NEW YORK, NY - SEPTEMBER 20: Young activists and their supporters rally for action on climate change on September 20, 2019 in New York City. Thousands of young people across the globe are participating in a day of protest calling for urgent action to fight climate change in what organizers are calling the Global Climate Strike. (Photo by Drew Angerer/Getty Images)
NEW YORK, NY – SEPTEMBER 20: Young activists and their supporters rally for action on climate change on September 20, 2019 in New York City. Thousands of young people across the globe are participating in a day of protest calling for urgent action to fight climate change in what organizers are calling the Global Climate Strike. (Photo by Drew Angerer/Getty Images)
FRANKFURT AM MAIN, GERMANY – SEPTEMBER 20: Participants in the Fridays For Future movement protest during a nationwide climate change action day on September 20, 2019 in Frankfurt, Germany. Fridays for Future protests and strikes are registered today in over 400 cities across Germany. The activists are demanding that the German government and corporations take a fast-track policy route towards lowering CO2 emissions and combating the warming of the Earth’s temperatures. (Photo by Thomas Lohnes/Getty Images)
School students and protesters gather for a climate strike march on September 20, 2019 in Berlin, Germany. Fridays for Future global strike attracted hundreds of thousands of school students and adult protesters to march on the streets of Berlin to demand action on climate change. Similar protest took place in most major cities around the globe. (Photo by Dominika Zarzycka/NurPhoto)
School students and protesters gather for a climate strike march on September 20, 2019 in Berlin, Germany. Fridays for Future global strike attracted hundreds of thousands of school students and adult protesters to march on the streets of Berlin to demand action on climate change. Similar protest took place in most major cities around the globe. (Photo by Dominika Zarzycka/NurPhoto via Getty Images)
SANTIAGO, CHILE – SEPTEMBER 19: Young demonstrators hold up a sign that reads ‘Fridays 4 future Santiago’ during the global climate strike at Plaza Italia on September 20, 2019 in Santiago, Chile. Strikes are being held all around the world to protest against government and business inaction on climate change. This initiative is led by 16-year-old Swedish climate activist Greta Thunberg ahead of the Climate Action Summit to be held on September 23. (Photo by Marcelo Hernandez/Getty Images)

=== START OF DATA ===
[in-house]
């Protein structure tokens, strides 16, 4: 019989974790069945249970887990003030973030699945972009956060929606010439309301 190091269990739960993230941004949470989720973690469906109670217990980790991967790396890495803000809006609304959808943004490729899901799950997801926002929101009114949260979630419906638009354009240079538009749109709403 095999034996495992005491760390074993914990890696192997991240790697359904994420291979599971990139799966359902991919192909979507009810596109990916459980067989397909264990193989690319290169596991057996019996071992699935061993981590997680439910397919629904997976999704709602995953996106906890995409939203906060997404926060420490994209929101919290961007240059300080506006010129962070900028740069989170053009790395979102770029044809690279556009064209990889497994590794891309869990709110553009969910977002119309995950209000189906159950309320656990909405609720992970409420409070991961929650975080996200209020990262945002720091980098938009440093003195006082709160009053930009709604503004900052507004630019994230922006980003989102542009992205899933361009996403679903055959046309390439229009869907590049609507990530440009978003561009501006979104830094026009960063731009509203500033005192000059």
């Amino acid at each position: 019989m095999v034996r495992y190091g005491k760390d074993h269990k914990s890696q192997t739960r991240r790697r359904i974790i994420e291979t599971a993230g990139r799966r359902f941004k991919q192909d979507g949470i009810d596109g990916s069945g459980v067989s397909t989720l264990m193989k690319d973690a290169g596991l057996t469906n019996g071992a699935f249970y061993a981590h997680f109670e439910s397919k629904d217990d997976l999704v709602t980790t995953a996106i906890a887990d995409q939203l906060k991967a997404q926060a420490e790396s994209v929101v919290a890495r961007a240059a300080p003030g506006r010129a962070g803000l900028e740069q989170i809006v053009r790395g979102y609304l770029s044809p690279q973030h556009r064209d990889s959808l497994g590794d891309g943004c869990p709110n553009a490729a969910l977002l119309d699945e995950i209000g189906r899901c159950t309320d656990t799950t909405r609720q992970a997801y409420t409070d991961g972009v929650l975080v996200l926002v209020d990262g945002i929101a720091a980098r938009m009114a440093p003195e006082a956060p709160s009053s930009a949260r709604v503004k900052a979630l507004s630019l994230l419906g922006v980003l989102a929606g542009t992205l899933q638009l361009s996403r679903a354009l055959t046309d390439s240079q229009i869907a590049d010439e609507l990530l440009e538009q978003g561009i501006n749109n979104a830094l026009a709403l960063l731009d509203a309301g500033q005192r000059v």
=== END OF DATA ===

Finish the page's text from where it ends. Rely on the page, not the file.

SAN SALVADOR, EL SALVADOR - SEPTEMBER 20: Students participate in a strike on September 20, 2019 in San Salvador, El Salvador. Strikes are being held all around the world to protest against government and business inaction on climate change. This initiative is led by 16-year-old Swedish climate activist Greta Thunberg ahead of the Climate Action Summit to be held on September 23. (Photo by Camilo Freedman/APHOTOGRAFIA/Getty Images)
SAN SALVADOR, EL SALVADOR – SEPTEMBER 20: Students hold up banners during the Global Climate Strike on September 20, 2019 in San Salvador, El Salvador. Strikes are being held all around the world to protest against government and business inaction on climate change. This initiative is led by 16-year-old Swedish climate activist Greta Thunberg ahead of the Climate Action Summit to be held on September 23. (Photo by Camilo Freedman/APHOTOGRAFIA/Getty Images)
SAN FRANCISCO, CALIFORNIA – SEPTEMBER 20: Young activists and their supporters hold signs as they march during a Global Climate Strike demonstration on September 20, 2019 in San Francisco, California. Thousands of young people across the globe are participating in a day of protest calling for urgent action to fight climate change in what organizers are calling the Global Climate Strike. (Photo by Justin Sullivan/Getty Images)
TOKYO, JAPAN – SEPTEMBER 20: Participants gather at United Nations University prior to Global Climate Strike on September 20, 2019 in Tokyo, Japan. Students and adults joined together on Friday as part of a global mass day to demand action on climate change. (Photo by Yuichi Yamazaki/Getty Images)